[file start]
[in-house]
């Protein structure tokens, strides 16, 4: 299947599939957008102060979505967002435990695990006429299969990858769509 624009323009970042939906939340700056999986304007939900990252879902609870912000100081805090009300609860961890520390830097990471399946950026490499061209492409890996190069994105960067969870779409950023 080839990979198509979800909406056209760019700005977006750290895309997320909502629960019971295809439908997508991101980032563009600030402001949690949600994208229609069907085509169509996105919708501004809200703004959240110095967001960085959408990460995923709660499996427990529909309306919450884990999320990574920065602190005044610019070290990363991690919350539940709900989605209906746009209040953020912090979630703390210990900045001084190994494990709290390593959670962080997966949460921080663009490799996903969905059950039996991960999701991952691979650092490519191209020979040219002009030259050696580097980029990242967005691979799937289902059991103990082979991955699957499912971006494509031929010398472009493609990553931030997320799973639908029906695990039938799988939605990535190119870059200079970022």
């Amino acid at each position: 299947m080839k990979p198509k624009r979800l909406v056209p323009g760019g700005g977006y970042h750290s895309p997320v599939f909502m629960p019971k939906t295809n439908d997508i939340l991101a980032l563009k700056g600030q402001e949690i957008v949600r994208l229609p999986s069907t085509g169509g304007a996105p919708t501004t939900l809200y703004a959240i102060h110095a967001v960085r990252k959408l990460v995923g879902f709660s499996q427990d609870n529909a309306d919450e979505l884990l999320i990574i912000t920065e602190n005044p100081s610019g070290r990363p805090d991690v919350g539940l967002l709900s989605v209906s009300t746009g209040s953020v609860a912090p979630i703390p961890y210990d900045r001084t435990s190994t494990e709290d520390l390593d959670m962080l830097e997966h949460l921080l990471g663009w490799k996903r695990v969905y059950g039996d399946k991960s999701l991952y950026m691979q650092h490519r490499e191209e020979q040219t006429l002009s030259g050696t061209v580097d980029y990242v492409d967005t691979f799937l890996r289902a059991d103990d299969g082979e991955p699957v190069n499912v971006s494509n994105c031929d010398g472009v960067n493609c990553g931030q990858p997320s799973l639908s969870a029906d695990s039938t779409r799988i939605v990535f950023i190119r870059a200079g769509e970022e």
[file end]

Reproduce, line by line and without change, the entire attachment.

[in-house]
């Protein structure tokens, strides 16, 4: 299947599939957008102060979505967002435990695990006429299969990858769509 624009323009970042939906939340700056999986304007939900990252879902609870912000100081805090009300609860961890520390830097990471399946950026490499061209492409890996190069994105960067969870779409950023 080839990979198509979800909406056209760019700005977006750290895309997320909502629960019971295809439908997508991101980032563009600030402001949690949600994208229609069907085509169509996105919708501004809200703004959240110095967001960085959408990460995923709660499996427990529909309306919450884990999320990574920065602190005044610019070290990363991690919350539940709900989605209906746009209040953020912090979630703390210990900045001084190994494990709290390593959670962080997966949460921080663009490799996903969905059950039996991960999701991952691979650092490519191209020979040219002009030259050696580097980029990242967005691979799937289902059991103990082979991955699957499912971006494509031929010398472009493609990553931030997320799973639908029906695990039938799988939605990535190119870059200079970022």
């Amino acid at each position: 299947m080839k990979p198509k624009r979800l909406v056209p323009g760019g700005g977006y970042h750290s895309p997320v599939f909502m629960p019971k939906t295809n439908d997508i939340l991101a980032l563009k700056g600030q402001e949690i957008v949600r994208l229609p999986s069907t085509g169509g304007a996105p919708t501004t939900l809200y703004a959240i102060h110095a967001v960085r990252k959408l990460v995923g879902f709660s499996q427990d609870n529909a309306d919450e979505l884990l999320i990574i912000t920065e602190n005044p100081s610019g070290r990363p805090d991690v919350g539940l967002l709900s989605v209906s009300t746009g209040s953020v609860a912090p979630i703390p961890y210990d900045r001084t435990s190994t494990e709290d520390l390593d959670m962080l830097e997966h949460l921080l990471g663009w490799k996903r695990v969905y059950g039996d399946k991960s999701l991952y950026m691979q650092h490519r490499e191209e020979q040219t006429l002009s030259g050696t061209v580097d980029y990242v492409d967005t691979f799937l890996r289902a059991d103990d299969g082979e991955p699957v190069n499912v971006s494509n994105c031929d010398g472009v960067n493609c990553g931030q990858p997320s799973l639908s969870a029906d695990s039938t779409r799988i939605v990535f950023i190119r870059a200079g769509e970022e």